Night Markets in TaiwanNight markets are an important part of Taiwanese culture, entrenched in the national psyche. Some markets focus on food, usually small snacks, called xiao chi (小吃,literally "small eats"), some on shopping, some on entertainment and most a mix of all. For many Taiwanese a visit to a nightmarket is a regular social outing with friends and family, especially in smaller towns and cities. Tell a Taiwanese person that you haven't yet visited a night market and they'll probably bind you hand and foot and drag you to one, unfortunately most likely the infamous Shilin Night Market, which I recommend giving a wide birth.
Not My Favourite Taiwan Pastime
While I can appreciate the food and community focus of Taiwanese night markets (as opposed to the rampant consumerism in the posh shopping malls elsewhere in the world, not that Taiwan doesn't have those too), I must confess that I am no fan of night markets, and go to them only if I'm showing around tourists, or for my book or blog. Some of the night markets in smaller towns in Taiwan are very enjoyable, as they are less crowded and more just a hangout spot for locals, which beats the local pub from my culture. These are, unfortunately, well out of the reach of foreign visitors without their own wheels, and most offer little if any vegan food (see final paragraph at the bottom of the page). In this article I will cover some of the nightmarkets which are easily accessible from Taipei for foreign travellers.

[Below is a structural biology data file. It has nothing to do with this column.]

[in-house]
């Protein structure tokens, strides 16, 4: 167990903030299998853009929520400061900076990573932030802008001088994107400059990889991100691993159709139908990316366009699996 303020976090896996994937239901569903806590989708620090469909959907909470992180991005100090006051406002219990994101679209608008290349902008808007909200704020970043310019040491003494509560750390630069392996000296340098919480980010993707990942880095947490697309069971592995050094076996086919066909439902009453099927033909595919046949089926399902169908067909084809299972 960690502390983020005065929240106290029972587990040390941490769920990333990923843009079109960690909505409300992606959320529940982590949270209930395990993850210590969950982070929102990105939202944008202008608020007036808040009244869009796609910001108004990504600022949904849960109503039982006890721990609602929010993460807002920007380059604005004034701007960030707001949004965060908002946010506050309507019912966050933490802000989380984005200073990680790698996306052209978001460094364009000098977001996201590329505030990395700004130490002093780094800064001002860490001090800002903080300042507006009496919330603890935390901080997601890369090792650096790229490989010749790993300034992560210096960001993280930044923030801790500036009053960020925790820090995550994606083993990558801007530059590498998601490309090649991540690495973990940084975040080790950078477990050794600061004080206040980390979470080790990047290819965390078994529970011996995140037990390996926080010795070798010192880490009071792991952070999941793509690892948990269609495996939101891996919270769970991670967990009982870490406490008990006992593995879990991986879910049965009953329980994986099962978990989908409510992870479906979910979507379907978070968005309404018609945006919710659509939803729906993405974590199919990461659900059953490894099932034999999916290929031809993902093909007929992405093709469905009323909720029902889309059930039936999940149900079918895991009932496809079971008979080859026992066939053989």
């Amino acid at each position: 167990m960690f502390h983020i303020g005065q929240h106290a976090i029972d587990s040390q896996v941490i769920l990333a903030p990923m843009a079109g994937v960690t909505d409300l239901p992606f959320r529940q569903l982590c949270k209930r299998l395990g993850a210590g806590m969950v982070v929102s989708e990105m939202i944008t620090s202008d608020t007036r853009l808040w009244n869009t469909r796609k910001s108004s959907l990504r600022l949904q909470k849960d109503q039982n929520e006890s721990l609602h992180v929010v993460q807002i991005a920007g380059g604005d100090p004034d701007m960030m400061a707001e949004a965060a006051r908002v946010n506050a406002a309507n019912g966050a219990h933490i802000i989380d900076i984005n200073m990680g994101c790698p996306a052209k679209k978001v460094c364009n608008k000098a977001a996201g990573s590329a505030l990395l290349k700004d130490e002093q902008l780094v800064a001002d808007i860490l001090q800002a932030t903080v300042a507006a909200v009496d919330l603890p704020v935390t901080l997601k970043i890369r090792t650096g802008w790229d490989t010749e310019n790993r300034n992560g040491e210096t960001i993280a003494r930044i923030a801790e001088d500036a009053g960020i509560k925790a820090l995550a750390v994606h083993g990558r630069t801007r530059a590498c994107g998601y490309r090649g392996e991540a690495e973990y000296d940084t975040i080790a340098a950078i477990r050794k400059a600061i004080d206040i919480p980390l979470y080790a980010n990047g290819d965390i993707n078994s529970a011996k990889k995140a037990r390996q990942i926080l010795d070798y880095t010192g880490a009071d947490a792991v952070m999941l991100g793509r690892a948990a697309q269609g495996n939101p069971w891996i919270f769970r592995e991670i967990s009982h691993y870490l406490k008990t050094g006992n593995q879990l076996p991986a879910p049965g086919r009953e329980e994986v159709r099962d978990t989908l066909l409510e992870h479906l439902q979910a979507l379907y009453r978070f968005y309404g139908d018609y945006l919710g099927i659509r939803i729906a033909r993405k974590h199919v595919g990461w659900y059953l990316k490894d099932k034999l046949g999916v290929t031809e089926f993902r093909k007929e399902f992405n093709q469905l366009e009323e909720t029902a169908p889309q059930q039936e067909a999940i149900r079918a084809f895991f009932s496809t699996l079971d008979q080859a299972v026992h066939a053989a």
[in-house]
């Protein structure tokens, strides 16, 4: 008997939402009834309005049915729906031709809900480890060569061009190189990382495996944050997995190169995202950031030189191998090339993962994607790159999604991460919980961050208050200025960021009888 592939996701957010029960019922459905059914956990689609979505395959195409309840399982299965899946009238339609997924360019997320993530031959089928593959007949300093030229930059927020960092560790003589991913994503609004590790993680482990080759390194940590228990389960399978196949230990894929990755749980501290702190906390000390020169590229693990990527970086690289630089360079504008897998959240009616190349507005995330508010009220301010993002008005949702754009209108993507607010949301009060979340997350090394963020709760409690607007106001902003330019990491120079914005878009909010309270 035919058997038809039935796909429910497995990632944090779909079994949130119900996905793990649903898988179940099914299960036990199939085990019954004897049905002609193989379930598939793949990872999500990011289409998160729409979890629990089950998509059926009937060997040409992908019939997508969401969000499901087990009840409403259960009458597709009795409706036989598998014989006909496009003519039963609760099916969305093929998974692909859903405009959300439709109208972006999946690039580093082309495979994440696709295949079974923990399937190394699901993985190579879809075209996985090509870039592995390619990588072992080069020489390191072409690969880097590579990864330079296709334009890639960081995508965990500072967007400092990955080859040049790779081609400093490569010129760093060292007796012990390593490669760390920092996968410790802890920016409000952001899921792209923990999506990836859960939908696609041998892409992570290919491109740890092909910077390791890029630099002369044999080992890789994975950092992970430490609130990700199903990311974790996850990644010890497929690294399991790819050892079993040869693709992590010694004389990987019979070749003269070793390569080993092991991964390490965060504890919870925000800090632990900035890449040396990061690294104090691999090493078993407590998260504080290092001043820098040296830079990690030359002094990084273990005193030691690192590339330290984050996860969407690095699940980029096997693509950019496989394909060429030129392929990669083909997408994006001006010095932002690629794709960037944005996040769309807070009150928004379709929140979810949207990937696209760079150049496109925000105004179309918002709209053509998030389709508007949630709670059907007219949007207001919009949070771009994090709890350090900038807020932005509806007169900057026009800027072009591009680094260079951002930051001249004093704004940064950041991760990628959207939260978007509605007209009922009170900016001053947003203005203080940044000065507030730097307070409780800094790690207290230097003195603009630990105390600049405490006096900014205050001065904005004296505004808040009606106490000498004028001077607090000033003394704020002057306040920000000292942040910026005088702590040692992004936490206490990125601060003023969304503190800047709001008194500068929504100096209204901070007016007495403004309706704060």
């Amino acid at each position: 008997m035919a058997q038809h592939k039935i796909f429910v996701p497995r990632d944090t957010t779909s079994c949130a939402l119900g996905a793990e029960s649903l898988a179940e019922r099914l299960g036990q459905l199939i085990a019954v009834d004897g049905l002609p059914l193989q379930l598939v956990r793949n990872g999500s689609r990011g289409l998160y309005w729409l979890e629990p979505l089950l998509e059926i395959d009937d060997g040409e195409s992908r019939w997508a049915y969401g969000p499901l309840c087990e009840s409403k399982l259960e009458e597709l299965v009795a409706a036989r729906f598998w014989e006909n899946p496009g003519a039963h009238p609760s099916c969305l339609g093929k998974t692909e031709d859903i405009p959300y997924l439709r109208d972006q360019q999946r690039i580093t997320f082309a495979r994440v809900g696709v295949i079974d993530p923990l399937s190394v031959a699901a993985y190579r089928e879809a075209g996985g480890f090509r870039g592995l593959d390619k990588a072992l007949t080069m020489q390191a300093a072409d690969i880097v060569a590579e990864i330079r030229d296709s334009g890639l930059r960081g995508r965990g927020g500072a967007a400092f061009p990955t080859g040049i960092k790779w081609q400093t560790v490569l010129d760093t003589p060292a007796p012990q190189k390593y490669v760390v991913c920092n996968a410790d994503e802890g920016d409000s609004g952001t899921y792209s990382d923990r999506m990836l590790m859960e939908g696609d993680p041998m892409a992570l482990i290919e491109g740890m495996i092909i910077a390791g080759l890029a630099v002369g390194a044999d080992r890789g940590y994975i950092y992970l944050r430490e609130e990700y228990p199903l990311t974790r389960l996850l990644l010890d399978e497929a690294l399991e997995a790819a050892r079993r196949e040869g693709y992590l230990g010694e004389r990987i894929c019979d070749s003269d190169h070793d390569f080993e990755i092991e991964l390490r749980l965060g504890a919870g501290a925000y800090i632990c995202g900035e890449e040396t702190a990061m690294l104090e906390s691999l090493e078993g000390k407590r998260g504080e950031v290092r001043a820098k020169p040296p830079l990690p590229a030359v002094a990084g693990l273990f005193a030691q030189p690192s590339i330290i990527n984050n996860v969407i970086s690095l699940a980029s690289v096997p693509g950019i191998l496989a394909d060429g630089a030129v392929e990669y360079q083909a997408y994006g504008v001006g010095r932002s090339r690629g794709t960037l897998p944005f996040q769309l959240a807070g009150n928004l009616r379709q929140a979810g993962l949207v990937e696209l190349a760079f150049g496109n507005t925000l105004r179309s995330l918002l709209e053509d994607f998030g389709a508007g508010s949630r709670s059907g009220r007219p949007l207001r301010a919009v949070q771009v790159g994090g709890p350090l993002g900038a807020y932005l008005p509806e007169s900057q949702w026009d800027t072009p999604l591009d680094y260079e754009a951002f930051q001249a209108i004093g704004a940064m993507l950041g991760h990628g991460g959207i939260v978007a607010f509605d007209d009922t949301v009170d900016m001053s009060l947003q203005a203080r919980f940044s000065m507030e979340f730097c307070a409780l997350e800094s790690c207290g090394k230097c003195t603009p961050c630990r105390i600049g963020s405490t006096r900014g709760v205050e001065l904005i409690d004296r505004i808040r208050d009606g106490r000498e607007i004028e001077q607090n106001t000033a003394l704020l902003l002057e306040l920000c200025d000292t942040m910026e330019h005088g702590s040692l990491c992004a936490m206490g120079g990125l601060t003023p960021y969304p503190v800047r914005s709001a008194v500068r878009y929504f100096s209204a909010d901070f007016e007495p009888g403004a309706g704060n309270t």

What's Vegan at Taiwanese Night Markets?
|Meters and meters of intestines, and pig's blood soup, are available at this vendor.|
Probably not much, unfortunately. While many night markets in larger cities have a single vegetarian stall, the focus for most locals is very much meat, and often exotic types. Choose a non-endangered animal, choose an anatomical organ, and a cooking method, and you'll probably find it on the menu somewhere at a night market, especially a large one like the Shilin Night Market(see below). Or if you'd prefer to choose your organ from the whole corpse (often an overweight pig) then that's an option too. Some of the stalls are truly disgusting, and the stench of such a wide variety of animals cooking in such crowded locations can be overwhelming, and make for a wholy unpleasant experience indeed! When there is vegetarian food, it's generally fairly bland, as to be expected for food served in minutes from a cramped, outdoor environment. Add to that a lack of running water, and I simply don't get the appeal of eating there as opposed to a clean, functional restaurant, especially when food is so cheap all over Taiwan.